In an amazing turn of events, some Indian newspapers and analysts, who are traditionally skeptical of every- thing American, have begun to swear not only by the
leaked cables of the State Department, but also by the dubious facts and assessments contained in them.
No allowance is being given to the purpose and context of
these communications or the likelihood of their writers
being prejudiced or out right dishonest. They are being
politicized and used as weapons of morale destruction.
Individual officers of the Foreign Service inevitably figure
in the cables, as diplomatic conversations are their staple.
What they show, contrary to the interpretation given by
some, is that the Foreign Service has lived up to its reputation as being bright, strong on facts, independent and
This is particularly so, when conversations are reported
without generalizations or narrow interpretations. At no
level has the Service behaved with servility or greed.
These cables confirm the complaint I have heard from
American diplomats that Indians never do what they are
told to do; they have a hundred reasons to give why it cannot be done, while Pakistani diplomats accept advice and
abide by it. “Indians do not believe in the dictum, ‘friends,
right or wrong’, they keep telling us how wrong we are,” said
a US diplomat, when asked why the US seemed to prefer
Pakistan to India.
India occasionally does things that please the Americans,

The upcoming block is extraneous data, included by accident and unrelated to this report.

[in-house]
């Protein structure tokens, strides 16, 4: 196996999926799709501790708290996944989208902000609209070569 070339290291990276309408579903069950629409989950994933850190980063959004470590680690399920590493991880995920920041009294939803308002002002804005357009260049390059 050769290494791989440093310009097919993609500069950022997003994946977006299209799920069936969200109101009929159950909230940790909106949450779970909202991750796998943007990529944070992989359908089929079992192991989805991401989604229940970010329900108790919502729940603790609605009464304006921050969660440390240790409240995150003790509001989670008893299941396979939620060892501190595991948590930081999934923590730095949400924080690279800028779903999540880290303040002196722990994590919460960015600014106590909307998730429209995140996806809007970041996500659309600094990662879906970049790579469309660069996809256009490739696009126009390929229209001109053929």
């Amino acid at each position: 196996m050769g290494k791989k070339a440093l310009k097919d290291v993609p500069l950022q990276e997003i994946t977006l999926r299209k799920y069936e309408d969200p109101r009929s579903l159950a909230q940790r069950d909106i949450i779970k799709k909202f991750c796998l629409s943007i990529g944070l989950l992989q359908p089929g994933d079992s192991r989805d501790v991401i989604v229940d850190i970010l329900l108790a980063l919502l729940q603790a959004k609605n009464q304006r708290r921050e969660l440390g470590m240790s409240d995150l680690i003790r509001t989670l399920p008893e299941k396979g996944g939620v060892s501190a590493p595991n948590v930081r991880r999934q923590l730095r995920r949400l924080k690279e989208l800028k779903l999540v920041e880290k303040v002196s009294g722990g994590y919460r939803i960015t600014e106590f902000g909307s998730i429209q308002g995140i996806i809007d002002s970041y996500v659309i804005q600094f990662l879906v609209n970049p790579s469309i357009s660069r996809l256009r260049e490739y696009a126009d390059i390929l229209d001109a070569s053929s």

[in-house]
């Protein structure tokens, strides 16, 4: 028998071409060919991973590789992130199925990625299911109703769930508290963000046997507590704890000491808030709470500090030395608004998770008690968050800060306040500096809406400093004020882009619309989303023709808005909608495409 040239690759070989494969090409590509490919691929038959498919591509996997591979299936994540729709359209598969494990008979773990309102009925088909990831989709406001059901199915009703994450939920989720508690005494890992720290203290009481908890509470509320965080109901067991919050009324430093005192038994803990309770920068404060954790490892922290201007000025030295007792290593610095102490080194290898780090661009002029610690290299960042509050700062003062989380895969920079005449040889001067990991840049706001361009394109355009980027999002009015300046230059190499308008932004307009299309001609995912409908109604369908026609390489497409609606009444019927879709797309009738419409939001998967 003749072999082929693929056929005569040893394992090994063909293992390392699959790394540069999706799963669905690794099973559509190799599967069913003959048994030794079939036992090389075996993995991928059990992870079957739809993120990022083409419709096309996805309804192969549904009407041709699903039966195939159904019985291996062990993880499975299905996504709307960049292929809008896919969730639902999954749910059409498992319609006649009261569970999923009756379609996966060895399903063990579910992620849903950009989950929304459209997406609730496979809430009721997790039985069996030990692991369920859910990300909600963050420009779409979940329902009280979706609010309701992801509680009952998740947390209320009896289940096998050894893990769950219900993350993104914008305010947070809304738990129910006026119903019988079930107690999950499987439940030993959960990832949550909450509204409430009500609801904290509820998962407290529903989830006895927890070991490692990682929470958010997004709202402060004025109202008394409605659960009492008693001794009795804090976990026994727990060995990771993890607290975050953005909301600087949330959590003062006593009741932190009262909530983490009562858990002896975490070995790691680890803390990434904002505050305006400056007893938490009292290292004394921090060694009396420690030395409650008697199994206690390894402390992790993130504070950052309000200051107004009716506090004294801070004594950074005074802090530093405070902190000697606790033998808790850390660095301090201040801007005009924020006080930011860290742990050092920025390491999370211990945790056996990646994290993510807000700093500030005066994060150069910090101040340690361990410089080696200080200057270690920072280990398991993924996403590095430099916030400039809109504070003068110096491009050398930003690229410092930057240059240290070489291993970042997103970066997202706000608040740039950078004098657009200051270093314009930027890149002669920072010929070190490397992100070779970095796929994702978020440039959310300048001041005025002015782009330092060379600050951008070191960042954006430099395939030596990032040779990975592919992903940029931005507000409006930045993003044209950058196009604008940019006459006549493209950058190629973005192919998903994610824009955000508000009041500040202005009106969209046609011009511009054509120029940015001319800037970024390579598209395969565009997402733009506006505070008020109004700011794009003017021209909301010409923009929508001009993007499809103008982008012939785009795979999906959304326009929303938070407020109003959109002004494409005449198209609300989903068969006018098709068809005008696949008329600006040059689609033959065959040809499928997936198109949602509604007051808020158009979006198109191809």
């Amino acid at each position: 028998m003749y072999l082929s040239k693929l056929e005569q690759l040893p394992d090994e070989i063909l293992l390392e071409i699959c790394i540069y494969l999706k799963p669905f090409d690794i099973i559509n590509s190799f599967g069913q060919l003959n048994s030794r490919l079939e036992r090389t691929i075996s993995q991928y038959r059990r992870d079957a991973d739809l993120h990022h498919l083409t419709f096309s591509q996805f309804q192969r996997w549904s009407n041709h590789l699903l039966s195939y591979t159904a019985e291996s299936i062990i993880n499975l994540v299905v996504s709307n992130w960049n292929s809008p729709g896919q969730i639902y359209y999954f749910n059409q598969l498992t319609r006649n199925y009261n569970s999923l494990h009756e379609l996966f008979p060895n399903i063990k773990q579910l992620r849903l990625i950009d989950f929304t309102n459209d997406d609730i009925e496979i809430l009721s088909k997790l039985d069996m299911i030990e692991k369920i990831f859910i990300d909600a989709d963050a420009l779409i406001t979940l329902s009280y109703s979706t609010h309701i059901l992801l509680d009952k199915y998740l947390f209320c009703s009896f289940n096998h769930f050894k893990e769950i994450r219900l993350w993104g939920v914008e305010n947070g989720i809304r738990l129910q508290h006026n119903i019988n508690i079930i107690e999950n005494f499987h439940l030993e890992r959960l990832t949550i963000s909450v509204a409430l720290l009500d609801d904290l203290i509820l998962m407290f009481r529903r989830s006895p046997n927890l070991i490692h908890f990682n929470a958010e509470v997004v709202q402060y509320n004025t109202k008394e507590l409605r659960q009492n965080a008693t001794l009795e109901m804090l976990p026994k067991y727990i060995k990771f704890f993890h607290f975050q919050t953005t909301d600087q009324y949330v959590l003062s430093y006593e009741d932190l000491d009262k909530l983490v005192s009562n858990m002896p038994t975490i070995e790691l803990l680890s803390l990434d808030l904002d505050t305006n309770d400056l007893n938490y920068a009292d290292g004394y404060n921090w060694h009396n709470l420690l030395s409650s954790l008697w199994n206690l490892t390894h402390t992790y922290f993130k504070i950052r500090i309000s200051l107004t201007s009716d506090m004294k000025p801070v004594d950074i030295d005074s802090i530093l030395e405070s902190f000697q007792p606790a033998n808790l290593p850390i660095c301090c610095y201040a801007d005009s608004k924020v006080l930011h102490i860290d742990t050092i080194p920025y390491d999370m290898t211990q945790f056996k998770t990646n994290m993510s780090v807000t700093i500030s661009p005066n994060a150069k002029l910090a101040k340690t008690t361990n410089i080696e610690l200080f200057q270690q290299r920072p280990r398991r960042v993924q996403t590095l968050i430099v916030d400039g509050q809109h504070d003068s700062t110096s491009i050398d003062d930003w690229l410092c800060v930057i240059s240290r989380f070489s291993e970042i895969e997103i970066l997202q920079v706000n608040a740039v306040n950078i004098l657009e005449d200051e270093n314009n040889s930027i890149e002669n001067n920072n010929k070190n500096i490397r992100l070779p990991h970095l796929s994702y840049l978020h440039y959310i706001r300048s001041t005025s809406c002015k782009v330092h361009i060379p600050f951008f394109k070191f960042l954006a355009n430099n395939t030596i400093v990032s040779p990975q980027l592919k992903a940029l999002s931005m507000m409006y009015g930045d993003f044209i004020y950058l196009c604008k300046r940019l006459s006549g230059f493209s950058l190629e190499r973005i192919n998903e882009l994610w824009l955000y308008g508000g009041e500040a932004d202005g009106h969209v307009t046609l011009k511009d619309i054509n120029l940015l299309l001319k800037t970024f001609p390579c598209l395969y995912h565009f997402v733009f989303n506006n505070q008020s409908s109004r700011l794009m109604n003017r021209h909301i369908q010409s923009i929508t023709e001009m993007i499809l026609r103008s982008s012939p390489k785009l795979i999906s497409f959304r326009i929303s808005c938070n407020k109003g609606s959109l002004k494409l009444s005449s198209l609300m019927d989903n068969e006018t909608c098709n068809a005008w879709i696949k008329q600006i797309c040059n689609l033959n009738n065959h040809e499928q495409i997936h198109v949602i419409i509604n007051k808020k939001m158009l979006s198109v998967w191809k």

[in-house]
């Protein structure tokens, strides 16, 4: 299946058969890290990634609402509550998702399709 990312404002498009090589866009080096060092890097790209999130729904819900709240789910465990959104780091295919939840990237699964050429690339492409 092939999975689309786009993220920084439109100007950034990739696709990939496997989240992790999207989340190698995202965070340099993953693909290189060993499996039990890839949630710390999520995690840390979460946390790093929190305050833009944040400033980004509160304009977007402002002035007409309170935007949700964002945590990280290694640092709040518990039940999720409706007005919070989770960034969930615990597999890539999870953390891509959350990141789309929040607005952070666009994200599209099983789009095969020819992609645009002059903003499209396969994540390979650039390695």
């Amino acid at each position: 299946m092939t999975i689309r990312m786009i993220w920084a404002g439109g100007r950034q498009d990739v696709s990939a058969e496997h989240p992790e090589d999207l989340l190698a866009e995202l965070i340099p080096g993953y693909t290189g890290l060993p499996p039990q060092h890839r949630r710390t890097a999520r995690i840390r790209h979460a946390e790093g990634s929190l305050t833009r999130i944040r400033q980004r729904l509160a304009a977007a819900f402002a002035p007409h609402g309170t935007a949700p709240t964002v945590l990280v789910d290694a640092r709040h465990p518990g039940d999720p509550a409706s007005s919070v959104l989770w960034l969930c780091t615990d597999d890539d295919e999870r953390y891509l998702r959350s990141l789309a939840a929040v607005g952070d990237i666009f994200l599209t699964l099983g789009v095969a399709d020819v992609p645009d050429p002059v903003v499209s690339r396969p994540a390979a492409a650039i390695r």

but only if it is convinced that it is in the best interests of
No single instance has come out so far to show that an
Indian diplomat was enticed to say or do anything to please
the Americans — no honey traps, no Swiss accounts.
Whatever the Indians did or said to their American counterparts was based on facts, policy and personal conviction.
The classic example is the one about Rajiv Sikri who, the
Americans say, spoke more like a Palestinian than an
I used to hear this in the United Nations in the days of
decolonization. They used to say that the Indian diplomats
in the UN Council for Namibia were more adamant than
the freedom-fighters of Namibia represented on it. Indeed,
we spoke with conviction, not just articulated policy, when
we spoke for Palestinians or against apartheid.
But it was eventually the Indians who always found a way
to reconcile the positions of the freedom-fighters and their
colonial masters. Some of the
most seminal resolutions of
the Security Council on
Palestine were the handiwork
of Indian diplomats.
Credibility is a virtue that
Indian diplomats hold dear in
their work and that too is evident in the leaked cables. At
no stage has any American
complained that the Indians
misled them. We would never say different things to different interlocutors. That enables us to be forthright about
what is possible and what is not and even to reveal the
thought processes that went into decision-making. This